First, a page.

We had a fighting arena, an archery range and some living history (candle-making, woodworking, wool carding/spinning/dying and me with my coin die, making silver pennies).
We camped in the castle grounds (my tent was in the dip to the left of the picture where the railing is). In the centre of this picture is the Abbey, still intact with the Hungerford tombs.
With daily shows for the public of armour, weapons, soldiers drill, on Saturday we added the excitement of a Knighting ceremony for our Lords de Beauchamp and Hungerford (jnr), and on Sunday we had an example of medieval mass (by 14C the mass was in English, which made life easier for our priest character!)
Here are de Beauchamp and Hungerford having a play session.......boys will be boys. Photo courtesy of Master Fellbrigg
Photos of re-enactment events are really hard to find, because we can't usually take photos - what with being 14C characters and all!
And, if you're interested, here is some information about Farleigh Hungerford Castle:
Farleigh Hungerford Castle began life as a manor house built by the Montfort family. In 1369-70 it was sold to Sir Thomas Hungerford, first Speaker of the House of Commons. He converted the property into a square castle with large corner towers, surrounded by a moat. In 1383 he was pardoned for having done this without a royal licence. In the early 15th century, his son, Sir Walter Hungerford, enlarged the castle by adding the outer court that enclosed the parish church, which he used as his chapel; it is thought that he built the present parish church nearby to replace it.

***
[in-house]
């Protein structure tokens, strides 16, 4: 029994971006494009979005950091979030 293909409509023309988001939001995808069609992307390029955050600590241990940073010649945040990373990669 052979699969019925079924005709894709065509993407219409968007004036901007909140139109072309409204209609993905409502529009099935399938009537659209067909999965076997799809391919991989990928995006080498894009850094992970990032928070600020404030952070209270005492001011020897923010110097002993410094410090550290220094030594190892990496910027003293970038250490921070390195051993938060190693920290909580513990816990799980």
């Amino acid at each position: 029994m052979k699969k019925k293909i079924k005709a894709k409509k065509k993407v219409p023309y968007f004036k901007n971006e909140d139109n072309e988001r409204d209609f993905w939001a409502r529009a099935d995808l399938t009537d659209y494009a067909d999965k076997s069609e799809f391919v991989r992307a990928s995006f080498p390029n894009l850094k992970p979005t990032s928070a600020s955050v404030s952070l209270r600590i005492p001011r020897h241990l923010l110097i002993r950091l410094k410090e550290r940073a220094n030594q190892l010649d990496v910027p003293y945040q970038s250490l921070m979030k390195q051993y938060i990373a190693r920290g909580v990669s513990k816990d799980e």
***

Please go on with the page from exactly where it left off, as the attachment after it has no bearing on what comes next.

The castle was home to the Hungerfords for 200 years, but had fallen into ruin by the end of the 17th century. Little remains of the main castle building apart from some substantial ruined towers, but the gatehouse and curtain wall that protected the outer courtyard are largely intact and the old parish church it enclosed is well preserved and features some medieval wall paintings and one of the most important collections of lead coffins in the country.
Next weekend, it's Caerphilly Castle!
Naomi? Nah, it rained most of Saturday and again on Sunday (although we had some dry time). This is England, after all. But weather forecasting says Caerphilly might be nice :-)